<p>Oh ok thanks. </p><p>Sadly we broke it. </p><p>I tried changing the electrolytic capacitor to a 1000uf one. I think the problem is with the power supply but when i got home i tried testing it back with my router and it worked.</p><p>btw i forgot to say that im using 50v 3300uf capacitor last time and now becuase that's the only one we have and for the film capacitor I don't really know what we used because we just used the one that we found on an old tv sadly we only found one. it's slightly bigger than the one you used and it not round like yours. </p><p>any suggestion on how to fix it?</p><p>thanks for the help by the way.</p>
<p>The value of that film capacitor is pretty critical, but needs experimentation to find the perfect value. I would try to remove it for now and see what happens. Most likely you might have popped the MOSFET. That's why I recommend buying them in packs of 10 or more.</p>
<p>sadly i only bought one. I bought it from the next city 3 hours from mine. I did not hear any popping sound with the circuit though.</p><p>do you know how to test the irfp260 with multimeter?</p><p>I didn't know that my mosfet could break with 12v power. I Hook it up in an heat sink and when I try to test it in the past(when it was still working) I plug it off not longer than 1-2min and I always touch my heat sink if it gets really hot but it never did.</p><p>irfp260 is kinda pricy and at that time I dont know which one to buy most except for the 555 . I tried touching the positive wire with the poisitve end of my capacitor like in your vid. It sparks sometimes. </p>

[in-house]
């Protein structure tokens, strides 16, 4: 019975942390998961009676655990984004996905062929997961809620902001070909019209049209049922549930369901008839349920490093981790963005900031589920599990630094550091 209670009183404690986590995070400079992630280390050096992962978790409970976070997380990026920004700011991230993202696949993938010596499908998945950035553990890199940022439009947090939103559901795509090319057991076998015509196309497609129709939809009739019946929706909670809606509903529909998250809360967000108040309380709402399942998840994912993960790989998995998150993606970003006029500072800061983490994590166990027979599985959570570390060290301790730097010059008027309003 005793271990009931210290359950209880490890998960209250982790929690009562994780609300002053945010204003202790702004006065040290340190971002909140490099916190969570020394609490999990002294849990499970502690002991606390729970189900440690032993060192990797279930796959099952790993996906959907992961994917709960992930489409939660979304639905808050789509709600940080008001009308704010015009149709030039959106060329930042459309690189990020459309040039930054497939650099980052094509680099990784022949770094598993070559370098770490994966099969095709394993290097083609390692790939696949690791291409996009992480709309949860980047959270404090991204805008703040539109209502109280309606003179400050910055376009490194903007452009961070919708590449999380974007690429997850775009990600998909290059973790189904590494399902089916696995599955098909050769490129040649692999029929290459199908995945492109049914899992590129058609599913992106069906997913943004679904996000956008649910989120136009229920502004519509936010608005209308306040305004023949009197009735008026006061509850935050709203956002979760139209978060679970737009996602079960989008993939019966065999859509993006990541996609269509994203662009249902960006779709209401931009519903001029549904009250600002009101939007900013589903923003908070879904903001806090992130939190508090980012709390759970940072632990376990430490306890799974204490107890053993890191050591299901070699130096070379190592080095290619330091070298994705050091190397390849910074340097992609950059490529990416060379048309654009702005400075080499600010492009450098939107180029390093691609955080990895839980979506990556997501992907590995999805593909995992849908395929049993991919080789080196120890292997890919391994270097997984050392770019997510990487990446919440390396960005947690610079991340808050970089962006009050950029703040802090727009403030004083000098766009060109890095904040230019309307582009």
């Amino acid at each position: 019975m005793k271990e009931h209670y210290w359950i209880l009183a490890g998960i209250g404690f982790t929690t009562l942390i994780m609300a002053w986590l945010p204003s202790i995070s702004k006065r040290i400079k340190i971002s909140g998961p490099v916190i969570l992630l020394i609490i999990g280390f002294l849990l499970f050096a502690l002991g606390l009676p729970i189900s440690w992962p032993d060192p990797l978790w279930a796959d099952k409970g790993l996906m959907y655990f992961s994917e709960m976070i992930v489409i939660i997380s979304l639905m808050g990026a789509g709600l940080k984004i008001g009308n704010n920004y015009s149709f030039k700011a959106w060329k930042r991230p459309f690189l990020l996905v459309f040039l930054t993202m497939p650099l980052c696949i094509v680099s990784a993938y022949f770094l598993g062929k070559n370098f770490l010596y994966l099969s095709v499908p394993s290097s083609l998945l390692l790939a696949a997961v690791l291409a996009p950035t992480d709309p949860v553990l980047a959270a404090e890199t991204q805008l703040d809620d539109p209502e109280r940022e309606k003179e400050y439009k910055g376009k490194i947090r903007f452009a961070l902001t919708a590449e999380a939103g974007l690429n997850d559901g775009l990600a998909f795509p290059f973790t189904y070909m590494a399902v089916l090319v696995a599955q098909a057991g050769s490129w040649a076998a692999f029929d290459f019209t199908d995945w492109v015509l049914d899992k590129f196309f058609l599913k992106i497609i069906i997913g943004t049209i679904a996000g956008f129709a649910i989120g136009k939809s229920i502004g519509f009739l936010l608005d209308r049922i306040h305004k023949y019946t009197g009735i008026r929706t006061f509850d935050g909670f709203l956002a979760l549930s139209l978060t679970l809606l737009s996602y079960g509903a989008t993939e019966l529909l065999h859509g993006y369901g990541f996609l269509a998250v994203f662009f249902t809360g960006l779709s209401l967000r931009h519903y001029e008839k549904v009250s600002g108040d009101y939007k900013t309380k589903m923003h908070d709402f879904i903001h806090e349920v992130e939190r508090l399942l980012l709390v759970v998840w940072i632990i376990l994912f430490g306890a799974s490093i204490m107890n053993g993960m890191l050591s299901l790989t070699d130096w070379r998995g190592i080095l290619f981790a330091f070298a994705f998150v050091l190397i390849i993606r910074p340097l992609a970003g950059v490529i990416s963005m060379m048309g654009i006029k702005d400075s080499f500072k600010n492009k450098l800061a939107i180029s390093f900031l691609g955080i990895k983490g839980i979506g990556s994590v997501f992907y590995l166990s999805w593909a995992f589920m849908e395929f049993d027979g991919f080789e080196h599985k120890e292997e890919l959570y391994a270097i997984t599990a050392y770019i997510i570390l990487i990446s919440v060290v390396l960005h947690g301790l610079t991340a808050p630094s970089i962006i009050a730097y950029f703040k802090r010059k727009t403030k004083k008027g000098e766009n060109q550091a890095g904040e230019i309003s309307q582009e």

You cannot really test MOSFETS with a multimeter, but you can verify that it is dead if you think you killed it. The resistance between the gate and the source or drain should be nearly infinite. To test that, set your multimeter to the highest resistance range (or just the resistance range if there is only one) and test the resistance between the gate and the other 2 pins. There should be no movement on the abalig meter and a digital meter should either read infinite or overload or open circuit.
<p>By the way does using a 12 volt in power from an computers power supply be better?</p><p>I have an atx 500w</p><p>it has some 12 V and 0.8A.</p><p>will this work better?</p>
<p>That would be more adequate, but still probably will be hard to get to work. like I said, switch mode power supplies are not suitable unless you hack them. And ATX supplies are even harder to hack since they require a specific load in order to regulate properly, need to have the enable pin pulled HIGH (or maybe pulled low, I don't remember) There are instructables here that you can learn to do that though. Then it might be suitable, but I cannot guarantee it will work. </p>
<p>I tried testing it with me multimeter just like what you said.</p><p>I set it to 2000k or i think 2m and tried touch the gate with negtive then tried to test it with the two. no resistance is detected. well I used a digital one though. but it did not give any response. I already tried interchanging the negative for the gate with positive and testing it with other two. still no resistance or any change in number.</p><p>just confused if it did this is it broken?</p>